Only when you’re flying above the Rocky Mountains do you fully grasp their range and depth.
I have bussed, driven and trained through the mountains, but when I left Pearson Airport for my first-ever flight to Vancouver, I wasn’t expecting the beauty that would emerge from clear skies and foothills flowing into fierce peaks, steep valleys and crooked rivers. Nor was I expecting the serenity of an aerial view of snow-covered slopes. Just when you think you’ve spied the tallest mountain, the tallest is yet to come.
When the opportunity to take the ferry from Vancouver to Victoria presented itself, I took it with a relentless hope of seeing whales and other ocean dwellers.
It was a whale-less venture, of course. From the ferry’s wind-stripped sundeck, I didn’t spy majestic orcas breaching out of the deep blue. It was all water, mountains and sailboats—and that was fine by me.
April 17 – Victoria, BC
Victoria is a special place. From loud, bellowing seagulls, Emily Carr-esk trees and harbour seals to eccentric houseboats to dog-friendly streets, there’s a comfortable, creative vibe to this coastal city.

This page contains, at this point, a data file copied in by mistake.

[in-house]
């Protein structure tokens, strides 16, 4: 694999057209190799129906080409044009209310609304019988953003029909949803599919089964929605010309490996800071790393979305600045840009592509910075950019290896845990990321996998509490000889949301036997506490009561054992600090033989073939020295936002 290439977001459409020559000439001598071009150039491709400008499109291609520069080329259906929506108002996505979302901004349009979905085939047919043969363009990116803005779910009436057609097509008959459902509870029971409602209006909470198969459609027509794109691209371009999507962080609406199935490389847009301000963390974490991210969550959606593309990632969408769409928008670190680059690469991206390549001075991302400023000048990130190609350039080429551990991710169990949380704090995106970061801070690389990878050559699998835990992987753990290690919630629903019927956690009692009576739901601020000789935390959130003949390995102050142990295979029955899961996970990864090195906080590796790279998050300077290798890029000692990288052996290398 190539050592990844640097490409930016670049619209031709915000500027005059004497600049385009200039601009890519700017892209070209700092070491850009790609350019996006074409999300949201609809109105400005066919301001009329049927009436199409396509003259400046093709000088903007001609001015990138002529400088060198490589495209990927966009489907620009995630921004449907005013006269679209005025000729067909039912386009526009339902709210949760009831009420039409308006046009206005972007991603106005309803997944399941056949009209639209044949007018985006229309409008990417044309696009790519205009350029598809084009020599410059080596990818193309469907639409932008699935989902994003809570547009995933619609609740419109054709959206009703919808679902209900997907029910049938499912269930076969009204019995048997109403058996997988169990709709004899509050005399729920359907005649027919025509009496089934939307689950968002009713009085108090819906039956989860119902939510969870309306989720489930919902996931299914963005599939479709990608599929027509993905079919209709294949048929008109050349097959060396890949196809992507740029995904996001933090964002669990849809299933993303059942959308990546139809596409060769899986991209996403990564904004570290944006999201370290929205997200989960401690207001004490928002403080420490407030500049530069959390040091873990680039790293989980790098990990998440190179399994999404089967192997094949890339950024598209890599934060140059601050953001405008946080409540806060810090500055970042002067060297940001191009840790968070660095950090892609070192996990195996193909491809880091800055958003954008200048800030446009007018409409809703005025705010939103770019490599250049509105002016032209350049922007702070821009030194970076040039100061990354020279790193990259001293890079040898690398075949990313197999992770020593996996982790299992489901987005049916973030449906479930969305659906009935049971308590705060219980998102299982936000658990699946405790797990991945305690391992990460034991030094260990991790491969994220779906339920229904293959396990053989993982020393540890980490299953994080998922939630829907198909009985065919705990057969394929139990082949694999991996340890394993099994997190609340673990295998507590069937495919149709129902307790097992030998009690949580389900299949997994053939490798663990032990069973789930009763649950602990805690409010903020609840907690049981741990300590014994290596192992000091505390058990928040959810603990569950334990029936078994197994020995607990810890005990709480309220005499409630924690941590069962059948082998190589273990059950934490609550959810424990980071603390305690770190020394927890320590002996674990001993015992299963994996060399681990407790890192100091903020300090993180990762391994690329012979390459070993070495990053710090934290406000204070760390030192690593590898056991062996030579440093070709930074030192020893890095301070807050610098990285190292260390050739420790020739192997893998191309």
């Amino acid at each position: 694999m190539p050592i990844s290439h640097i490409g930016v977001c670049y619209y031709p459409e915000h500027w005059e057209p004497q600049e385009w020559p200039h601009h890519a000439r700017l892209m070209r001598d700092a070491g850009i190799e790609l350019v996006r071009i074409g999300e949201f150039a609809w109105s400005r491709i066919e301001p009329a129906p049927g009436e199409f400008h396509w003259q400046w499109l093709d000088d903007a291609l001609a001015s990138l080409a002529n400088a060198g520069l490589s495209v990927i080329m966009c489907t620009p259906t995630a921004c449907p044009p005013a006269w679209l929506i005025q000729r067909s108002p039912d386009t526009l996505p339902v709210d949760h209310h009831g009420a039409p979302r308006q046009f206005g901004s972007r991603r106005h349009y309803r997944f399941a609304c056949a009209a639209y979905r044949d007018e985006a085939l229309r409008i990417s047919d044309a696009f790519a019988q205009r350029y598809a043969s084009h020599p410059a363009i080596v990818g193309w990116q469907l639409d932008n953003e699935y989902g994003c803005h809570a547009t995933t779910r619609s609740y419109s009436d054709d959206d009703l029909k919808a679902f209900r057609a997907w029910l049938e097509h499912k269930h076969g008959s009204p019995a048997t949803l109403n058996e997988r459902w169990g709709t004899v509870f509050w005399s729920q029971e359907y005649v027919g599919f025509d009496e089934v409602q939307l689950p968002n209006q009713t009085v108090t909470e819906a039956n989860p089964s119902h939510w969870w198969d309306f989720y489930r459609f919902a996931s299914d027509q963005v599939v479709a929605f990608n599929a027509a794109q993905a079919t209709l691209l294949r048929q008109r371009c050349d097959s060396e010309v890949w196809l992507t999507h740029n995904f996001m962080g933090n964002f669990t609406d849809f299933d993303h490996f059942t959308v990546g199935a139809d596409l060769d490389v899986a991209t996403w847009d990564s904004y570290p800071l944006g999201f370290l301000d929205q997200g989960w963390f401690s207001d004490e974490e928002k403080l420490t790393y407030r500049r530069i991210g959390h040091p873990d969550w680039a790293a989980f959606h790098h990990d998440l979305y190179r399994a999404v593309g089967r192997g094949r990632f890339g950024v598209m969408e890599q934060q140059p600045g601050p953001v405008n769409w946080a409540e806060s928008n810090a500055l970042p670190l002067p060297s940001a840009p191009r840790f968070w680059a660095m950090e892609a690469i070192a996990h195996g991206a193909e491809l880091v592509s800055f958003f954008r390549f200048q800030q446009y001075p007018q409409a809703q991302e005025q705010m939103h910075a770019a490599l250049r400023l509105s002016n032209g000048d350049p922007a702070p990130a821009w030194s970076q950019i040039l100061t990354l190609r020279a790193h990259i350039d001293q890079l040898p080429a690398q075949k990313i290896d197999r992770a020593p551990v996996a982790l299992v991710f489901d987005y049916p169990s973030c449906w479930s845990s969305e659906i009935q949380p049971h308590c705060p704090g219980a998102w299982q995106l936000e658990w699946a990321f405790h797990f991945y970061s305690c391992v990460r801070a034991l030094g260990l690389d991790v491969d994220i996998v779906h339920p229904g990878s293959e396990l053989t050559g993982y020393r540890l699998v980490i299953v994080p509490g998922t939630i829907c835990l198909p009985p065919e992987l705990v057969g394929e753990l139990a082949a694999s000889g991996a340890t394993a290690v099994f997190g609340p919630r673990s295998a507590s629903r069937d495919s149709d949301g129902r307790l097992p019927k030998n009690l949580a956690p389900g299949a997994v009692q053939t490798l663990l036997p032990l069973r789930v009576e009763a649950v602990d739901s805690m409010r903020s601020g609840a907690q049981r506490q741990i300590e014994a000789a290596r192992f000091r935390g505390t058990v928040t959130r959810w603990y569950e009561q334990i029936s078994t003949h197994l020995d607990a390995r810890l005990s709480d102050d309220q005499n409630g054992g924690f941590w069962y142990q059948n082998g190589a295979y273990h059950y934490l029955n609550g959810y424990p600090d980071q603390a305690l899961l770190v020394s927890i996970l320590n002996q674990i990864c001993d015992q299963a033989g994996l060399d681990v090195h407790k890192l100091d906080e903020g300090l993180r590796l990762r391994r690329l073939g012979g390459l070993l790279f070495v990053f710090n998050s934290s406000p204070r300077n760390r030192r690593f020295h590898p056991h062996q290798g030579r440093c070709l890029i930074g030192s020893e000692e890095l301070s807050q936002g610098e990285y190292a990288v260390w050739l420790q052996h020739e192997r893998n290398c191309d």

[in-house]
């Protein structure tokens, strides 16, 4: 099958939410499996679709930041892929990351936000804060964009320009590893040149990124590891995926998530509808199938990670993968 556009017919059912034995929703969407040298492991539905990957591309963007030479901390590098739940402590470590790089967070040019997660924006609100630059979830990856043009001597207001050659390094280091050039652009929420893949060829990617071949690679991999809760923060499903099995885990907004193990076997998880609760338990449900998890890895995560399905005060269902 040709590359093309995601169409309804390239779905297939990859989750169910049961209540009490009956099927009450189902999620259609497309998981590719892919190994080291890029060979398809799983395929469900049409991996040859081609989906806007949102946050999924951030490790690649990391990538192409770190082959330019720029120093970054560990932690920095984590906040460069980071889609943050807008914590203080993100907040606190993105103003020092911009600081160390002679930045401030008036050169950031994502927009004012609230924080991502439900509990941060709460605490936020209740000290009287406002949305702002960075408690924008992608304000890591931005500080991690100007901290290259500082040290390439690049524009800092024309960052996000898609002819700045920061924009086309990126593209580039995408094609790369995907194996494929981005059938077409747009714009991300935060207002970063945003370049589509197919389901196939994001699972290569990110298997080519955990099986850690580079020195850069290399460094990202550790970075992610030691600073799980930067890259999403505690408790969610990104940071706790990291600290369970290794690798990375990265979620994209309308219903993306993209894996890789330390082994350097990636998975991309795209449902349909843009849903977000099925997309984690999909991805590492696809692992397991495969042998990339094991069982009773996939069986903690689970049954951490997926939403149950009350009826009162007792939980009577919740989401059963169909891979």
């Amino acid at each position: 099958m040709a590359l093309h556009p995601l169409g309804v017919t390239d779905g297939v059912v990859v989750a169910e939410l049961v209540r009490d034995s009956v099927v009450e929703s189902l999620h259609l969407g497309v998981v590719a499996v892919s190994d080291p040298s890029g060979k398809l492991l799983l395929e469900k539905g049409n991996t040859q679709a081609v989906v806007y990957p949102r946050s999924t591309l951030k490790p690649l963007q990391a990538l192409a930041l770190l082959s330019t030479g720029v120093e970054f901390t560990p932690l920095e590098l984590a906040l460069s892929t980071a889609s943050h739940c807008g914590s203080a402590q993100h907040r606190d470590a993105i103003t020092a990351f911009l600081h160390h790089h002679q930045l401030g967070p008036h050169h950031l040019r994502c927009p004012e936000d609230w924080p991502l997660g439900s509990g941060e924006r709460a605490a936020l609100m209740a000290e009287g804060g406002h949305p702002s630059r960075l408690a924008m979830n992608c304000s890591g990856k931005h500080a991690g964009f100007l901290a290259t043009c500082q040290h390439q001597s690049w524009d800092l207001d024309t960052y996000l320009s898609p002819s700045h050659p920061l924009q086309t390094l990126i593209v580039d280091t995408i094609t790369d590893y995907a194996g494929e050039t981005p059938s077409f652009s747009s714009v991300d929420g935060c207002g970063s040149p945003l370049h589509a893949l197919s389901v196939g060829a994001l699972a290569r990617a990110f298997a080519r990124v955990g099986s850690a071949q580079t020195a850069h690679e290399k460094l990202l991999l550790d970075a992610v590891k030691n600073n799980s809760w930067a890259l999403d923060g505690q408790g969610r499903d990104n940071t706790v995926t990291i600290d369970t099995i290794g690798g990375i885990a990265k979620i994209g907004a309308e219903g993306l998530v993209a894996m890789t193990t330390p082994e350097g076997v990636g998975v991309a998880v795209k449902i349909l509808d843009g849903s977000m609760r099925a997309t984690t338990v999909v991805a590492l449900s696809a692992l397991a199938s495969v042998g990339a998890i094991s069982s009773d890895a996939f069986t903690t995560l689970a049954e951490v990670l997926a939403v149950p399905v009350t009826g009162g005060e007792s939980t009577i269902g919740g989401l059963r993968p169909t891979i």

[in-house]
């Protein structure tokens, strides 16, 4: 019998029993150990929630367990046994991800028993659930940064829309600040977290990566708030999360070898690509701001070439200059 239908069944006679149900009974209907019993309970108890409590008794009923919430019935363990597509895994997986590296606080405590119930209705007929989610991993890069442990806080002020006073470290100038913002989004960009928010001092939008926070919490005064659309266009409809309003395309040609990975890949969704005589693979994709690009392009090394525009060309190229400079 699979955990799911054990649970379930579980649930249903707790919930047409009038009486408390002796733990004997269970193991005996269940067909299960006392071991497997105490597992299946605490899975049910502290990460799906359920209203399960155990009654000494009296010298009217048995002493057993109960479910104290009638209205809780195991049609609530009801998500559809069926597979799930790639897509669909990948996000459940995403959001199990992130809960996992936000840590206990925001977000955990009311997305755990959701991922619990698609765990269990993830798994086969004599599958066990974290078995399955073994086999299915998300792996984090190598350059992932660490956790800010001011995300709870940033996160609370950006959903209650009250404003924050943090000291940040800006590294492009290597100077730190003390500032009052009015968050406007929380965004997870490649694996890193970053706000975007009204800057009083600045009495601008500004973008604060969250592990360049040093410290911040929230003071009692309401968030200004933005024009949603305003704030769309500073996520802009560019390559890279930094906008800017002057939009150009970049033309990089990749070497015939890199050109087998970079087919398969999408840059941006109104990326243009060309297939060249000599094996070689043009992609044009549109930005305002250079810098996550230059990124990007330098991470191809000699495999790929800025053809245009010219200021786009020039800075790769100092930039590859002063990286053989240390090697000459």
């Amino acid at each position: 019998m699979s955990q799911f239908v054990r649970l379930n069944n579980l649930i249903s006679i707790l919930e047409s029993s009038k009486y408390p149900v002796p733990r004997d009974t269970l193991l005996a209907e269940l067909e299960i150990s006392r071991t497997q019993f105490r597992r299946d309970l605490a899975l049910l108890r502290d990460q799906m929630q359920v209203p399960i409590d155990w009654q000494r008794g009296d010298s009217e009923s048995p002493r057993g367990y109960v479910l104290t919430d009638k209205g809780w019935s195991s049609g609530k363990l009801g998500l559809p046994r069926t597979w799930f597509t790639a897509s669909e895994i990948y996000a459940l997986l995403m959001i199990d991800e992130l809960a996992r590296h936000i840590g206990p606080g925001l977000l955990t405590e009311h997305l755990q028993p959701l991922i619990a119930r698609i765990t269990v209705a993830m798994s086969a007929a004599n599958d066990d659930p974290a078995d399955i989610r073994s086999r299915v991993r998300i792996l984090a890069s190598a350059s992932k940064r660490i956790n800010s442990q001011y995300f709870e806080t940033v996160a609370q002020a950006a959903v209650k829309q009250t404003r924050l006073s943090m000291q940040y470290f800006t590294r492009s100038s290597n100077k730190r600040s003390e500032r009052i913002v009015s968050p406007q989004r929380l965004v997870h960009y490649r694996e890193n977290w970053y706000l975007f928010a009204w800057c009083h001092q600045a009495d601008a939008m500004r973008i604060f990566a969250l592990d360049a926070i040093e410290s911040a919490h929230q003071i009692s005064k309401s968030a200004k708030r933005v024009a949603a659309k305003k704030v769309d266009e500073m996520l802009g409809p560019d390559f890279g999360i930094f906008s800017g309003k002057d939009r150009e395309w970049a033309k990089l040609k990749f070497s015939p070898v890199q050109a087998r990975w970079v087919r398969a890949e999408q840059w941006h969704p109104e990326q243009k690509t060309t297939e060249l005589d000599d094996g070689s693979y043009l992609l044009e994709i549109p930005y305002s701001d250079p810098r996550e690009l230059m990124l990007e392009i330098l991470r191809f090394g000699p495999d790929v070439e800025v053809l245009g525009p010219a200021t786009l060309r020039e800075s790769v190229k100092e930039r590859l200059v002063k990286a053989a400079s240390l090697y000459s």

Wanting to take every opportunity to explore, I decided to walk the 25 minutes from my hotel to A.G.O. Environmental Electronics Ltd., to meet Jim Harrington, a 1969 Loyalist Electronics Engineering Technician graduate and Premier’s Award recipient for Technology. As this would be the first project I’d be working on with Mike and Amanda from Roll.Focus. Productions, the video production company we would be working with for two videos, I was quite excited to meet the team I had been sharing my visual vision with prior to the shoot.
Jim is a magnificent storyteller and his list of accomplishments is admirable. He assisted in the design and construction of the high-flux telescope for the Ulysses spacecraft and was recognized worldwide for the design and fabrication of “The Sloop Jim D,” Canada’s first successful fuel cell-assisted sailboat. As the President of A.G.O. Environmental Ltd., he manufactures winches, underwater enclosures and custom instrumentation. His winches can be launched remotely from anywhere in the world and his equipment has been used in some major discoveries, including one of the ships from the Franklin expedition.
His hobbies are of a different nature.
There was a satellite on his desk when I arrived. Having never seen a satellite before, I was impressed by how small and compact it was. In the video below you’ll notice Jim holding it. You can read all about his project with students from the University of Victoria here.
The interview segment of Jim’s video was filmed at Goldstream Harbour. The location was quite something. Harbour seals lazily sunbathed on rocks and swam behind us as we conducted the interview. Jim told us stories about whales swimming in, nudging boats. We didn’t see any whales that day, but I was optimistic.
Thanks to Roll.Focus. Productions for their cinematic eye and visual storytelling talents. They were a dream team to work with.